[ABOVE: Author Rosemary Shulman with her son Matt, at age 16, on a vacation together in New York City.]
Seventeen years ago I wrote an article titled “Fostering Love” for Adoptive Families, when the magazine was still published in paper form. I read this magazine cover to cover while adopting my son, Matt, and I learned lots of helpful information. Matt was two years old when our story was first published and now he is a young man about to turn 20.
Growing My Family
Matt was healthy and thriving at age three and I wanted him to have a sibling. I updated my home study with our foster family agency. Right before Martin Luther King, Jr. Day in 2003, I had a strong feeling that that holiday weekend would be our last as a family of two. I wanted that weekend to be special. Since Matt was fascinated by transportation, I bought train tickets to San Francisco and we spent a wonderful weekend riding cable cars and streetcars. On Tuesday, I received “the call.” A five-day old baby girl was waiting for us. I finalized Bea’s adoption 14 months later.
Support Through Some Unexpected Blips
Matt’s first three years were unremarkable. He hit his major milestones on time or early. In hindsight, there were subtle signs of trouble ahead, especially once Matt started kindergarten. His growth began to slow down and he was the smallest child in the class. He struggled to sit still and pay attention. He began to display social immaturity. That year, Matt was diagnosed with ADHD.
It was immediately clear, on the other hand, that Bea would have challenges. The social workers disclosed that her toxicology screen was positive for cocaine. She was a sleepy baby with muscle stiffness, but she did not cry in pain from withdrawal. She struggled to suck and swallow, which hampered her weight gain. With the help of her pediatrician and lots of hard work, by three months, Bea was growing and alert. Sleep was a challenge from the beginning—and remains a struggle 16 years later. Bea was tiny for her age throughout infancy and childhood. She never had baby rolls and she remained below the tenth percentile for height, weight, and head circumference.
In California, infants with prenatal exposure qualify for the Early Start Program through a Regional Center. Regional Centers provide services for children and adults with developmental disabilities. The interventions helped Bea make steady progress. She walked at 13 months. As a toddler, she attended a program with typically developing peers. I can still picture her hanging out with the other girls on the tiny toilets, discussing the popular princesses. It was hilarious to listen to their chatter, and quite effective in helping her reach the potty-training milestone early!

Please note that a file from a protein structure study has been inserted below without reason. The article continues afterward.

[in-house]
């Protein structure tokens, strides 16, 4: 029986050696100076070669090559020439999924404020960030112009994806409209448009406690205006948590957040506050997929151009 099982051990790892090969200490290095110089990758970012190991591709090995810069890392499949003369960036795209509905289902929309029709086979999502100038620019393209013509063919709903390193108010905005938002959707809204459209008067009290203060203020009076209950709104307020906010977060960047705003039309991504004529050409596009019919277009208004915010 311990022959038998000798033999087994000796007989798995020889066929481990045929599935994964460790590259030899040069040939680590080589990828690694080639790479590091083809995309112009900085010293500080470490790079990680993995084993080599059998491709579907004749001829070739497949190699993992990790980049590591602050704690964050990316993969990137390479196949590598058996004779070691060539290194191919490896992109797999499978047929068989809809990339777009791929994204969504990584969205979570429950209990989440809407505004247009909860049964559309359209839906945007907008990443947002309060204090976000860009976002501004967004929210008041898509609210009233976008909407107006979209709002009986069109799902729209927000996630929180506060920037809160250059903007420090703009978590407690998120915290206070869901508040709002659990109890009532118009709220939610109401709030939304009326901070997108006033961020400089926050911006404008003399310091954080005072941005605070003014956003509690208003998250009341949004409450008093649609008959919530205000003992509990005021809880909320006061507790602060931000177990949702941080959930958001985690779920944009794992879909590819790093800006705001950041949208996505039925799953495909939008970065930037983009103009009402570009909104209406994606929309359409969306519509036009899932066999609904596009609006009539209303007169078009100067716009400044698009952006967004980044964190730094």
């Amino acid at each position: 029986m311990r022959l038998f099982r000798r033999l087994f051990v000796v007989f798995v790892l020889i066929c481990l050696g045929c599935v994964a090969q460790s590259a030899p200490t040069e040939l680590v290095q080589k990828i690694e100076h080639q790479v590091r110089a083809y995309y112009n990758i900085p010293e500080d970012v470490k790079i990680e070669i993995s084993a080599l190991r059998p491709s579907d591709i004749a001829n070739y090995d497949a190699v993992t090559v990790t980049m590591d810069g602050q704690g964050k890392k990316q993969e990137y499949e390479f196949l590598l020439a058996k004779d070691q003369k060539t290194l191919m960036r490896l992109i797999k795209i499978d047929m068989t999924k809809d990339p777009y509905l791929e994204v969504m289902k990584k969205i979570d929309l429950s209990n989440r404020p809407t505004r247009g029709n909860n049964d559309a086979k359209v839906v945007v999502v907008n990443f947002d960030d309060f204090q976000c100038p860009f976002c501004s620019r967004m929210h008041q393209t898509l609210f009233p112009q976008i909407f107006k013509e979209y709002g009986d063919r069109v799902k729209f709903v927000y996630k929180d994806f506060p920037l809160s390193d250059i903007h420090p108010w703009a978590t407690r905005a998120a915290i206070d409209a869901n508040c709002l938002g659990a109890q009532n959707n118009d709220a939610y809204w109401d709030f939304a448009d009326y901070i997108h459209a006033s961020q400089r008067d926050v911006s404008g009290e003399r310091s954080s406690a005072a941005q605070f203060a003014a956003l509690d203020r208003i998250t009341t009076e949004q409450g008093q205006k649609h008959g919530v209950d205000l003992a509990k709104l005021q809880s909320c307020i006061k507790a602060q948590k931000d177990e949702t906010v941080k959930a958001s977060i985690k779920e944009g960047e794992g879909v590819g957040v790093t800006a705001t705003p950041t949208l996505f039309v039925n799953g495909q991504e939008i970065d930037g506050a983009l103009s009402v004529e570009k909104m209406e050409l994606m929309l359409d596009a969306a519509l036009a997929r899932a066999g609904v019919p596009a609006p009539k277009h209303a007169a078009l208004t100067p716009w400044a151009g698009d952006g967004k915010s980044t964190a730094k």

[caption id="attachment_40380" align="aligncenter" width="500"] Siblings Matt and Bea, ages 9 and 5, on their first days of third grade and kindergarten.[/caption]
At age three, Bea was discharged from the Early Start Program to our school district. It was clear that she had a speech delay that required intervention. Our district required her to attend their special education preschool five hours per day in order to access speech therapy. I believed that the district was serving my child’s best interests and that they would continue the services she received from Early Start. I have since learned many hard lessons about special education.
- If your child qualifies for special education services, you need to learn the law (IDEA 2004). Wrightslaw.com is an excellent resource. Sign up for their newsletter and read everything on the site that is applicable to your child. I highly recommend attending their Advocacy and Law class.
- It is imperative to understand assessment scores and what your school district is required to include in their reports (such as tables with detailed scores).
- If your gut is telling you your child is struggling in school, listen.
- Act early. Request educational assessments in writing and include specific concerns.
- Become an expert in your child’s diagnosis/disability. Read everything you can and attend conferences.
Filling in the Blanks
I was fortunate to receive detailed documents and a complete history for my daughter. Even so, she wouldn’t be diagnosed with Fetal Alcohol Syndrome, the most severe Fetal Alcohol Spectrum Disorder (FASD), and an intellectual disability until she was eight. All of her early care providers dismissed the one sentence in a social worker’s report to the judge that indicated that Bea’s birth mother drank alcohol throughout her pregnancy.
Several years after Bea’s diagnosis, I attended an FASD conference. As the speaker discussed symptoms, light bulbs began exploding in my head. Every symptom was applicable to Matt. How in the world could I have missed it for so many years? In hindsight it was not hard. Bea’s symptoms are more severe, and Matt does not have an intellectual disability. Social workers never mentioned his prenatal alcohol exposure and there was nothing about it in his documented history.
In fact, my son’s placement papers were nearly blank. He has many siblings, all of whom were in the system over a period of 14 years, and disclosure is required by law in our state. There was no justification provided for the blank documents. I received history and referral pamphlets about an uncle’s disease, but no information about his birth parents. My son tested negative at birth for the uncle’s disease. I was naïve, my son was thriving, and I just wanted the adoption to be finalized. I did not question anything and agreed to the basic adoption assistance program (AAP) rate.